What is hybrid working?
Hybrid working sometimes referred to as ‘blended working’, is a type of flexible working that allows employees to split their time between a traditional office and home working.
The rise of hybrid working
Due to Covid-19, many employees have been working from home in some form for 17 months. There has been a lot of talk in the media about returning to a different way of working, allowing employees to split their time between the home and office. There is definitely a call for it from employees.
Employees are calling for a hybrid working approach to allow them a better work-life balance.
Many employers recognise the benefits of accommodating employees so in this article we will look at: how to implement hybrid working; how to manage hybrid working; the pros and cons; some FAQ’s and our top tips for employers!
How to implement Hybrid Working
HR steps to consider in implementing a policy of hybrid working include:
- Agreeing on an overall strategic position on hybrid working for the company and developing a policy and guidance to compliment the strategy;
- Consider whether to ask your employees for their opinions or details of what might work for them;
- Engage managers throughout the company: provide an opportunity to ask questions and raise concerns, alongside training and development to support the success of a hybrid working policy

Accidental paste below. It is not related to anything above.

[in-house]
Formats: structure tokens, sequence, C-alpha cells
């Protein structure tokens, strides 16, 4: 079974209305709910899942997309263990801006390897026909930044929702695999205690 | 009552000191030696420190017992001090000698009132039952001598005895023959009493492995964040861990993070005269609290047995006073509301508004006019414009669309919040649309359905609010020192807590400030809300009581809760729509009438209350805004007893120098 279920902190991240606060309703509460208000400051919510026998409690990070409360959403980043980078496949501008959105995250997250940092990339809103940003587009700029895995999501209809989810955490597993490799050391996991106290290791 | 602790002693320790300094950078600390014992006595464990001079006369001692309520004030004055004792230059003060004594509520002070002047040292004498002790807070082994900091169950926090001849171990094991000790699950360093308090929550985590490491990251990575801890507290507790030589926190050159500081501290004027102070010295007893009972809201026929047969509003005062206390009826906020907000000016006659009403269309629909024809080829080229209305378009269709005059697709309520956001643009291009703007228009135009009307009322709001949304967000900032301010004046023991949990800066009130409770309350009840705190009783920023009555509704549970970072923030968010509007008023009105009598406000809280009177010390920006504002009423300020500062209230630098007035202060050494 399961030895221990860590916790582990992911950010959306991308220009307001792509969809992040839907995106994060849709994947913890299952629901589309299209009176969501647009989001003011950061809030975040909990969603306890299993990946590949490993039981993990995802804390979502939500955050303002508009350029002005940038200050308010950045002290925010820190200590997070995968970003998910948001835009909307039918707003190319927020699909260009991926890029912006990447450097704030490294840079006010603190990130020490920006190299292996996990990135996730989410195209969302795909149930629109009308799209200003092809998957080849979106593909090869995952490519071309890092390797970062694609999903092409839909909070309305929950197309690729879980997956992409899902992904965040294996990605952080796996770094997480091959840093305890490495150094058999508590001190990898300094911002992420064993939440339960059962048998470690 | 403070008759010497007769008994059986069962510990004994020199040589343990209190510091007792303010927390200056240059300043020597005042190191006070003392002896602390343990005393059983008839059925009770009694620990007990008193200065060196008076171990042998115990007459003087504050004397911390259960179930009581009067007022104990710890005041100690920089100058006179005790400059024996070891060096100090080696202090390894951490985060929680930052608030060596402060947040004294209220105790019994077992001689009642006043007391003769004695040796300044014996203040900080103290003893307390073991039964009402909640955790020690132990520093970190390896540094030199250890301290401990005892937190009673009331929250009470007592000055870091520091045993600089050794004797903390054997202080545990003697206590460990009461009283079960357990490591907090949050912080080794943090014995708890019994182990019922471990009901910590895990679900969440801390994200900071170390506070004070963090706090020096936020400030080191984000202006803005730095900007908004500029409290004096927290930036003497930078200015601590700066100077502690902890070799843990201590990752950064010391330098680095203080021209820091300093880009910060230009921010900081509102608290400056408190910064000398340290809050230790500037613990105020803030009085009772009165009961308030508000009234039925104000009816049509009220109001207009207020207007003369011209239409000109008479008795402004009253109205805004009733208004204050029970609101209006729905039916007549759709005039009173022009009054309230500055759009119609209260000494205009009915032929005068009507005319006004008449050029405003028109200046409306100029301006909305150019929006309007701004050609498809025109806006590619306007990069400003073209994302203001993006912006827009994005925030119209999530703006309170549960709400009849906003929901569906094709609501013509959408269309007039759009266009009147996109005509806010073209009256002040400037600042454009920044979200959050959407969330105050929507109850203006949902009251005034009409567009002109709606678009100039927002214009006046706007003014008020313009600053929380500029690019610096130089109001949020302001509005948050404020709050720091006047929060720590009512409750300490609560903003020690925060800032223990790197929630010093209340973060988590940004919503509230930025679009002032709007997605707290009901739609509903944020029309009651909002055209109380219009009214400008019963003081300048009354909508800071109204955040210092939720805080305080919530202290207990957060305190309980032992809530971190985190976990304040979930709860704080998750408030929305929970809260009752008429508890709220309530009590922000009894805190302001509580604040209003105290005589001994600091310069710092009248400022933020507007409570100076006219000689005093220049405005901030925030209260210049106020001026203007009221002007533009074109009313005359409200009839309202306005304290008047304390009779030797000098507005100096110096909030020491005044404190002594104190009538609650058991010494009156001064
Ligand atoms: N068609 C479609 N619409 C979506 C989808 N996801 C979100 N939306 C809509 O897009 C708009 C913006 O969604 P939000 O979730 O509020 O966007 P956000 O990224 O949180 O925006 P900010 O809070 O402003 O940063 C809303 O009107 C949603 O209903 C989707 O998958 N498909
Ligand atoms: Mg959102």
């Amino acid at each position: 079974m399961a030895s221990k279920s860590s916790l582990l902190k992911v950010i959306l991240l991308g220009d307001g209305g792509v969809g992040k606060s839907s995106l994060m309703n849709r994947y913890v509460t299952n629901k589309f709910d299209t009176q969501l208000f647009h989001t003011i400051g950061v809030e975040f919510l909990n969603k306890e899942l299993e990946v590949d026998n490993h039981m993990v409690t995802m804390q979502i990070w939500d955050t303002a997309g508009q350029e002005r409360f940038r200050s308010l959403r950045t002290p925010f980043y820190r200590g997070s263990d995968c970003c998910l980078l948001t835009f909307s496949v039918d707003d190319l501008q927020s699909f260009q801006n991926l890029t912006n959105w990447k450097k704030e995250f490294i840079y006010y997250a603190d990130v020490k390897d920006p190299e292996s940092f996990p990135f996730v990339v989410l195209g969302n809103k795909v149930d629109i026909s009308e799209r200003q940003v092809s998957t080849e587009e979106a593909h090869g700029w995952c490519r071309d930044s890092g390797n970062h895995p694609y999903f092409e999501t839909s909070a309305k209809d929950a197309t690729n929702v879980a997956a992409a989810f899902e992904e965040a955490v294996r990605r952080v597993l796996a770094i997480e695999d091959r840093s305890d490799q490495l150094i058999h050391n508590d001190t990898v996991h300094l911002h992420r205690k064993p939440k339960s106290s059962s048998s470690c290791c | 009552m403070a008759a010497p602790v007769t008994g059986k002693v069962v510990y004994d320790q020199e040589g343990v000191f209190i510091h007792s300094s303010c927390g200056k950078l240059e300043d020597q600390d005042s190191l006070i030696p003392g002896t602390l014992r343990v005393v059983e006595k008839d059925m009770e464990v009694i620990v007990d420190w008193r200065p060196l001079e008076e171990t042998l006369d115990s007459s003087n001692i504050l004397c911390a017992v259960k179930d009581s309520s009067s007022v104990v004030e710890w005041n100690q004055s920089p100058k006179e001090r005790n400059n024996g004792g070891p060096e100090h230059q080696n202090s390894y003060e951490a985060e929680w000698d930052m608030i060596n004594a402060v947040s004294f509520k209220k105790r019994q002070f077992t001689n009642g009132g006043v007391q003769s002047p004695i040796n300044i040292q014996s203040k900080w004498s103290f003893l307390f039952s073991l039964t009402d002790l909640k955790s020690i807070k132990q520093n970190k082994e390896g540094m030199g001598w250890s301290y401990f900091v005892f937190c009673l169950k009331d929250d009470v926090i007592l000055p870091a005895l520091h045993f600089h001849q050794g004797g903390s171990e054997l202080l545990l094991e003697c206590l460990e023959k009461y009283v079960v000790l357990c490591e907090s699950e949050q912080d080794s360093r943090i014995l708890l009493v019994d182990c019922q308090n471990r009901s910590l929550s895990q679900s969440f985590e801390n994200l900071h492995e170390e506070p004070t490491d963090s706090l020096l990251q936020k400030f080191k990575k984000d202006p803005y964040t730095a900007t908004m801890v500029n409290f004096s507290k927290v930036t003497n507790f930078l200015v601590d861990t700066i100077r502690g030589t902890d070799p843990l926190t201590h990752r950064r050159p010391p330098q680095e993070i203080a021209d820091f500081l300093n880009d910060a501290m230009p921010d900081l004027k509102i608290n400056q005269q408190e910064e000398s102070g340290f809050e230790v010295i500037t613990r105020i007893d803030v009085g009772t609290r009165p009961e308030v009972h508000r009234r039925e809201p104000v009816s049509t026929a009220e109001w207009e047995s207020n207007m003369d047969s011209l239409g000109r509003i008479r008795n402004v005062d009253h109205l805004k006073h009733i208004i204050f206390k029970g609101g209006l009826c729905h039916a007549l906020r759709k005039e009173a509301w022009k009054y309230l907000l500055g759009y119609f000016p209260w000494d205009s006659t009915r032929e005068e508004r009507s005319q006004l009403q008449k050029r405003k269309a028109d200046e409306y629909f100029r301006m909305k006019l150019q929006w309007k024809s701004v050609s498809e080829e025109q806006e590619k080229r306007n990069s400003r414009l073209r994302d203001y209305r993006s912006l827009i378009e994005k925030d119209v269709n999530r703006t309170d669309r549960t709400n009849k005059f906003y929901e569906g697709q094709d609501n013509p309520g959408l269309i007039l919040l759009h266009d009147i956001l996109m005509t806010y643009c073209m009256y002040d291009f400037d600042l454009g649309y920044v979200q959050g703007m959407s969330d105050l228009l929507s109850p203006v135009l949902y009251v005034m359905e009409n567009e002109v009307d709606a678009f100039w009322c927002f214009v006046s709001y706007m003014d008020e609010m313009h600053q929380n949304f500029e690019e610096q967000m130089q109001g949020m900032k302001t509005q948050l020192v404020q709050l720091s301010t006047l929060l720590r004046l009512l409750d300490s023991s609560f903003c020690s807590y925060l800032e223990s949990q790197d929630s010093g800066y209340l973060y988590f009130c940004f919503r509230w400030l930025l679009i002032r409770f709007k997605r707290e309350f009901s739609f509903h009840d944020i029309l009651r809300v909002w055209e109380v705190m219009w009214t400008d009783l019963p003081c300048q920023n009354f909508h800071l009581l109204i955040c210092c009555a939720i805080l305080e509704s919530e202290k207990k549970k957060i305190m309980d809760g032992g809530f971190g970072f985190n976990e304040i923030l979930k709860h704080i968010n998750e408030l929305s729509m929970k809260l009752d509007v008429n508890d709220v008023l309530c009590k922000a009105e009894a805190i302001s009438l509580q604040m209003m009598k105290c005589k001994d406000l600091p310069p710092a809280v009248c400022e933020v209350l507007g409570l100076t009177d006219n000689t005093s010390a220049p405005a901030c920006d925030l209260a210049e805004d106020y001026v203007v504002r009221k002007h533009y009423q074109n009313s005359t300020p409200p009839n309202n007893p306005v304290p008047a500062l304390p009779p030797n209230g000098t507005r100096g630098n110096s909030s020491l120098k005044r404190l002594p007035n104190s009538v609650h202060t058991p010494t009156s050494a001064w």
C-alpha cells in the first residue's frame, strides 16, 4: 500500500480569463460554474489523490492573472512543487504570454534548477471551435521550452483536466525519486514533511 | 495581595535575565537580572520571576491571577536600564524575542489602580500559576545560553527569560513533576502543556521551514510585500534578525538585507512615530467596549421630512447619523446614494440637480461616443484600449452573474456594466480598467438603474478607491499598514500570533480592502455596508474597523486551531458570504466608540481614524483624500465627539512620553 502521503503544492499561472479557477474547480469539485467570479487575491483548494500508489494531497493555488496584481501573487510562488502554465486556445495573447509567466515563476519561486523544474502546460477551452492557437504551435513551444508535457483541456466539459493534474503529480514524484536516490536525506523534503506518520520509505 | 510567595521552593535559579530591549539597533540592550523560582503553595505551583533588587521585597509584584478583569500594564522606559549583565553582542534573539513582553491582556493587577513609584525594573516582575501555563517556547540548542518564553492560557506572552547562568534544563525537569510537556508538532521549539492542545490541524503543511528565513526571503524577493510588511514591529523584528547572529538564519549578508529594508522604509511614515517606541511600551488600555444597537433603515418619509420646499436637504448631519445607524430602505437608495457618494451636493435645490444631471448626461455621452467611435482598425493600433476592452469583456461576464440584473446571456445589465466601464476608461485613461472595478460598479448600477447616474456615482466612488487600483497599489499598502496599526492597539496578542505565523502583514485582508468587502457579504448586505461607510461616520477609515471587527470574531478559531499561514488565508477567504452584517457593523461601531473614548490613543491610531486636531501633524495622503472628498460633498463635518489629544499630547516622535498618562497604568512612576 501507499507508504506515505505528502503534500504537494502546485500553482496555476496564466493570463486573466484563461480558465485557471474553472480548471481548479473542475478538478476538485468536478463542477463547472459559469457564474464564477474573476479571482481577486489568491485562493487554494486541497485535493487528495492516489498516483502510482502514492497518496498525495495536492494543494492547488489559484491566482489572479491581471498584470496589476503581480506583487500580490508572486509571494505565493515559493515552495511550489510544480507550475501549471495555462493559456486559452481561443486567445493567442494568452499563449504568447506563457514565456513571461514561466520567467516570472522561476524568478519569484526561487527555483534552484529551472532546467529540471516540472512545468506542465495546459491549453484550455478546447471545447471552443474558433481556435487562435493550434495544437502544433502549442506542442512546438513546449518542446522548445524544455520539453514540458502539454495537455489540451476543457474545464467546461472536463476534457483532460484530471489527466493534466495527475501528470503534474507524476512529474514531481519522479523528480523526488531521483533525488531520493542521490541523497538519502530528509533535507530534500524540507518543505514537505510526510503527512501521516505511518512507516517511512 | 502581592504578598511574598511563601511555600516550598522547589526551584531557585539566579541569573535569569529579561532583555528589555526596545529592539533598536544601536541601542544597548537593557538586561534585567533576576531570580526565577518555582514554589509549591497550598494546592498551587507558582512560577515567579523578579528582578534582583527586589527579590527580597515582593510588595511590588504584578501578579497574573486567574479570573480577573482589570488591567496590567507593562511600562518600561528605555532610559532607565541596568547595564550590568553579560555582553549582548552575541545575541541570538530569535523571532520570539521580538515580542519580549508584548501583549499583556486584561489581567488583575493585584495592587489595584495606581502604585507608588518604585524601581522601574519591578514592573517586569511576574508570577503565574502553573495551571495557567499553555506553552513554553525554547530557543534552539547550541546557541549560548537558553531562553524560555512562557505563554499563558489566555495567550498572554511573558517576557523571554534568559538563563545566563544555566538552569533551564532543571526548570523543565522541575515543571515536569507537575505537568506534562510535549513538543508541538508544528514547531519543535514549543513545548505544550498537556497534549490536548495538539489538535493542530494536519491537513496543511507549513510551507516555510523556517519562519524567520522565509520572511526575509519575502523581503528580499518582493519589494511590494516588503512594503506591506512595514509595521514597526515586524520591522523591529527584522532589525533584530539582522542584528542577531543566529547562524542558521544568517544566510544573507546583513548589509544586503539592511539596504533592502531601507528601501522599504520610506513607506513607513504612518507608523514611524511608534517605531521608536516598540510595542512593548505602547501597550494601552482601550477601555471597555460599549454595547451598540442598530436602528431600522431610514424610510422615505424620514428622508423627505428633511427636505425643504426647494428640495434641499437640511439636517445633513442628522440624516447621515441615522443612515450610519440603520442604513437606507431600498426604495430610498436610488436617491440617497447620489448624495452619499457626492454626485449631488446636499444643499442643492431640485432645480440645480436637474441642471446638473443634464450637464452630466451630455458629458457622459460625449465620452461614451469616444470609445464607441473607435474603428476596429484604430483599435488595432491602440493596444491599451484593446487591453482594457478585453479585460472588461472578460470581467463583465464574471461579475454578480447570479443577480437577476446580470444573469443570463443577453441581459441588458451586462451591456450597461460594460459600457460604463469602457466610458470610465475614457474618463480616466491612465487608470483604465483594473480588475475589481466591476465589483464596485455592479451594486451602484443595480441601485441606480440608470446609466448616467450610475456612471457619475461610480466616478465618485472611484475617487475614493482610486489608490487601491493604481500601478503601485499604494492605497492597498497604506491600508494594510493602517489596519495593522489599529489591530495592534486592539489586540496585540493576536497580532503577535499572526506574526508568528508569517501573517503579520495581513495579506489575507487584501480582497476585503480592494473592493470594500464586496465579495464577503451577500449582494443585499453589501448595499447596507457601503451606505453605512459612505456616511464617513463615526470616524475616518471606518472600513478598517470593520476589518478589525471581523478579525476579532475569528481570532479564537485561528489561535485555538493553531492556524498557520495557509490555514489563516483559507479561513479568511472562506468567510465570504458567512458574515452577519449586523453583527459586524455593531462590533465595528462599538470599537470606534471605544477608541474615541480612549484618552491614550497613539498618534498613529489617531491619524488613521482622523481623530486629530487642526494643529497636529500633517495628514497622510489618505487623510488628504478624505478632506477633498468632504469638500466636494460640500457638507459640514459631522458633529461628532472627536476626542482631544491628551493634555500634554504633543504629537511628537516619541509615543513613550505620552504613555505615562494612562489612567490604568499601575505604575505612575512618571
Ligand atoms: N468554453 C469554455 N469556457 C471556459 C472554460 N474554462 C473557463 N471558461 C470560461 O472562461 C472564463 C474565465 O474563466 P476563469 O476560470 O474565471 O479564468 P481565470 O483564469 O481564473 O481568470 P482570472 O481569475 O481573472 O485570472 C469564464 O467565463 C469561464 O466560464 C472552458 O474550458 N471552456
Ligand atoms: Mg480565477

- Plan for the implications of hybrid working on logistics such as technology, mental health, and wellbeing, inclusion, and facilities
- Support effective team building and cohesion in hybrid teams
Legally, a policy of hybrid working can be implemented in various ways, the most common methods are:
- Agree on a permanent variation to the employee’s contract of employment
- Negotiate a compromise with an employee who refuses to return to the office on your hybrid working rules. Please note that, if the employee unreasonably refuses to return to the office for reasons other than a disability or genuine safety concerns.
- Do nothing for now but wait to see if your employees submit flexible working requests (see our blog here)
Other key considerations when implementing hybrid working are that the contract may need to be varied to amend:
- Place of work
- Hours of work
- Right to enter the employee’s house
- Detail of equipment and insurance
- Sickness reporting rules
- Right to deduct monies (such as for time wasted travelling back t collect forgotten items)
You will probably also need to review your GDPR policy!
If you plan to implement hybrid working as a long-term initiative, it would be sensible to trial it first, perhaps for 3 or 6 months to gauge how well it works in your organisation and to iron out any issues before implementing the policy long-term.
Managing Hybrid Working
To assist in managing hybrid working you should ensure:
- You have clear rules on how many days should staff be required to work from the office, or specific days for each employee to be in the office.
- You have rules on what employees should do with their phones when they come into the office (do they forward their home-desk phone?);